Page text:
Presence of God – O Jesus, who out of love for me were willing to submit to Your own creatures, teach me to obey blindly.
When we see God in our superior we obey without argument or futile reasoning and with no delay: Christus jubet, sufficit, Christ commands, that is enough. What more do I want, when I know that the orders of my superior are those of God Himself? Even if the thing commanded is hard or painful, my certitude that Our Lord expects it of me will give me the strength to undertake it promptly, without offering the least resistance.
Of course there may be cases where there is good reason to think an order has been imposed without taking into consideration facts which, if overlooked, might be prejudicial to the superior himself; then it is well and sometimes even necessary to bring it to his attention. Neither is there any imperfection in asking for explanations when the order does not seem clear or when it places us in a very embarrassing position; however, this must be done with humility, without insistence and with readiness to submit oneself to the decision of the superior. We must have the firm determination not to reason or debate about an order, not to inquire into the motives which might have made the superior give a certain command. If we begin to argue about obedience, we put difficulties in the way of obeying; therefore, we must stop all rationalizing, even interiorly, if we wish our obedience to be a pleasing sacrifice to God. It would be worse still to discuss our feelings with others or to criticize the superior’s decisions; acting in such a way, we should create difficulties in obedience for others as well as for ourselves.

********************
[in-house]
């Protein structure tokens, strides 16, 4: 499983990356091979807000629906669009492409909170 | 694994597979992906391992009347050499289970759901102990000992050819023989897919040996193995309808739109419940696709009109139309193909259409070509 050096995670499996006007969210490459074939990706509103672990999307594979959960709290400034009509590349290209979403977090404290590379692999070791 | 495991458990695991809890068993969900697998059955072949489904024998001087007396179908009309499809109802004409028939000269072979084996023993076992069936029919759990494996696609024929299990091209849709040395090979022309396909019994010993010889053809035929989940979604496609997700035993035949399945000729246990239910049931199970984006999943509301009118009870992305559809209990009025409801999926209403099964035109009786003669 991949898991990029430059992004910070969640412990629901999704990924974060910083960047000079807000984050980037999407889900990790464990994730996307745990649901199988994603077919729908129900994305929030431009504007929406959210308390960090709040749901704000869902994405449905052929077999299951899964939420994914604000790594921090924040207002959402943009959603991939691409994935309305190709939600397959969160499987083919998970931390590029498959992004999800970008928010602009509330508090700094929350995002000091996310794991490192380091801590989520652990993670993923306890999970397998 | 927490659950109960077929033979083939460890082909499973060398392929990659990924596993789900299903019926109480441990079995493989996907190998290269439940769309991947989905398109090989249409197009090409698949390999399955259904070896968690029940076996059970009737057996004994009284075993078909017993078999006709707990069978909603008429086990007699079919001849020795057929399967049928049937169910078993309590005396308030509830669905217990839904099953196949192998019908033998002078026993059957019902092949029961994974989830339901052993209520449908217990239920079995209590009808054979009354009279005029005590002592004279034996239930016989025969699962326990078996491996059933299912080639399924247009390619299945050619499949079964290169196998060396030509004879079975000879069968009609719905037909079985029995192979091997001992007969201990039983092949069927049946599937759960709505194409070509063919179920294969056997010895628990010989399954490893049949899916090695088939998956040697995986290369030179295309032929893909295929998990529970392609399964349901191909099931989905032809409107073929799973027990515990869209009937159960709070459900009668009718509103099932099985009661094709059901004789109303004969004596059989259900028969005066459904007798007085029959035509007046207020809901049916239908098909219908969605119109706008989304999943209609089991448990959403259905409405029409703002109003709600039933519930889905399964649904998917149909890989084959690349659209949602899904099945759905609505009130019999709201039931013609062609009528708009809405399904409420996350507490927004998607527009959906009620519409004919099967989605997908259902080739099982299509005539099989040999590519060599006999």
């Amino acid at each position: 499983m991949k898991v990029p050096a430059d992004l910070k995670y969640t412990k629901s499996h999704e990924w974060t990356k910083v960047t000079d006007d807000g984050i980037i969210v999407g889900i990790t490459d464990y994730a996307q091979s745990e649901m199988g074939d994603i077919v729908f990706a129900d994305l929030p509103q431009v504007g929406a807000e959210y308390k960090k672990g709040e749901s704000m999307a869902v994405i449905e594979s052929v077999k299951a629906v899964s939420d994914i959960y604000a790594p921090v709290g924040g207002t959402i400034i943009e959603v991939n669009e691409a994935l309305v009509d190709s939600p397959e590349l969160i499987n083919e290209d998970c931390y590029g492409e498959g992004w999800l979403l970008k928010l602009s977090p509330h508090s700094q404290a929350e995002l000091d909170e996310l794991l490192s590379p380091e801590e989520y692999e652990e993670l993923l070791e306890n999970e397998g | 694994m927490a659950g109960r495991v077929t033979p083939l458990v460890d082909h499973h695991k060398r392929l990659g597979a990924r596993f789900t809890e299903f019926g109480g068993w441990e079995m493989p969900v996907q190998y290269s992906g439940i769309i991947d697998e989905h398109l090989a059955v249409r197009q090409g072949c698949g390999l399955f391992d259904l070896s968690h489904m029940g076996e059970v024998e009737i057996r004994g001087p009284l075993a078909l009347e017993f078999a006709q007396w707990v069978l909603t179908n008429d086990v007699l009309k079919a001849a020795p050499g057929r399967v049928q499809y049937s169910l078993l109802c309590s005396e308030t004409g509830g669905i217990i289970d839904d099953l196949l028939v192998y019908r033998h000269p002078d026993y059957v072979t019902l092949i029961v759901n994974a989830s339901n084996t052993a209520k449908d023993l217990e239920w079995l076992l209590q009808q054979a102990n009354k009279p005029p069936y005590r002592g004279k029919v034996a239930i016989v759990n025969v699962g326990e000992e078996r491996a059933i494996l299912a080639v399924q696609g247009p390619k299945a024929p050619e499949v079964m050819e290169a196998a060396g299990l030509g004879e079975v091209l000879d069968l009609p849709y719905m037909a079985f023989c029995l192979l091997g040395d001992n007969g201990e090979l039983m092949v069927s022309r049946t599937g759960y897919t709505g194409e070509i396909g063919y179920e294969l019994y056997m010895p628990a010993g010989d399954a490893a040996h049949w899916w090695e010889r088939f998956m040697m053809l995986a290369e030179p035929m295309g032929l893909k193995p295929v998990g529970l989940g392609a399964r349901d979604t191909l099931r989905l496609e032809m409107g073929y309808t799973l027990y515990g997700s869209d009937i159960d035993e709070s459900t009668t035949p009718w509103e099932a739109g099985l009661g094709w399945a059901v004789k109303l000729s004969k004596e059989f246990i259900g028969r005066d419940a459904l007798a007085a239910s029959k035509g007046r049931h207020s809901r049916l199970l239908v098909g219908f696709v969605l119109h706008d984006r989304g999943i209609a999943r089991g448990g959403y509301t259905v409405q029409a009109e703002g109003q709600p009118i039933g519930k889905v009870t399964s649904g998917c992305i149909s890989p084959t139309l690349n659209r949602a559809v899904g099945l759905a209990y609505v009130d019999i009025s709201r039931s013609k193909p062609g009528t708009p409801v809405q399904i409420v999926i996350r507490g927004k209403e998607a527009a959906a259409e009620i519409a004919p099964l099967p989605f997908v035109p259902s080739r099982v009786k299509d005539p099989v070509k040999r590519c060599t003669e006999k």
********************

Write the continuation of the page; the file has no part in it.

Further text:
If we want to offer our entire being to Our Lord, we must completely renounce our own way of thinking, for however good it may be, it will always be infinitely inferior to God’s, and God will accomplish His will in us only when we carry out the orders of our superior.
“O Lord, how different are Thy ways from our clumsy imaginings! When once a soul has resolved to love Thee and has resigned itself into Thy hands, Thou wilt have nothing of it save that it shall obey Thee and find out for itself how it may best serve Thee and desire to do so. It has no need to look for paths or to choose them, for its will is Thine. Thou, my Lord, takest upon Thyself the task of guiding it in the way which is the greatest benefit to it. And even though our superior has no mind to our soul’s profit … Thou, my God, hast a mind to our profit, and dost dispose the soul and prepare things for it to do in such a way that, without knowing how, we find ourselves so much more spiritual and so greatly benefited that we are astonished” (Teresa of Jesus, Foundations, 5).
“O my God, from how much disquiet do we free ourselves when we make the vow of obedience! Having nothing for a compass but the will of our superior, we are always sure of following the right path, and need not fear that we will be misled, even when it may appear that our superiors are mistaken. But when we cease to consult the unerring compass, immediately our soul goes astray in barren wastes, where the waters of grace quickly fail. O Jesus, obedience is the compass You have given me to direct me safely to the eternal shore. What a joy it is for me to fix my glance upon You and then to accomplish Your will” (cf. Thérèse of the Child Jesus, Story of a Soul, 9).
O Lord, I want to apply myself to obedience with unshakable confidence in Your divine Providence which rules, guides and directs everything, making all things work together in an ineffable manner for the good of my soul. I wish to apply myself to obedience without the slightest hesitation, binding myself to You and to Your divine will.
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Art for this post on blind obedience: Teresa of Avila, Peter Paul Rubens, 1615, photographed by DMonniaux, own work, 2005, CCA-SA 3.0 Unported; Gravure de “Sainte Thérèse de l’Enfant Jésus, Histoire d’une âme écrite par elle-même, Lisieux, Office central de Lisieux (Calvados), & Bar-le-Duc, Imprimerie Saint-Paul, 1937, édition 1940″; PD-US author’s life plus 70 years or less; both Wikimedia Commons. Father Gabriel of St. Mary Magdalen, mirror from open source material.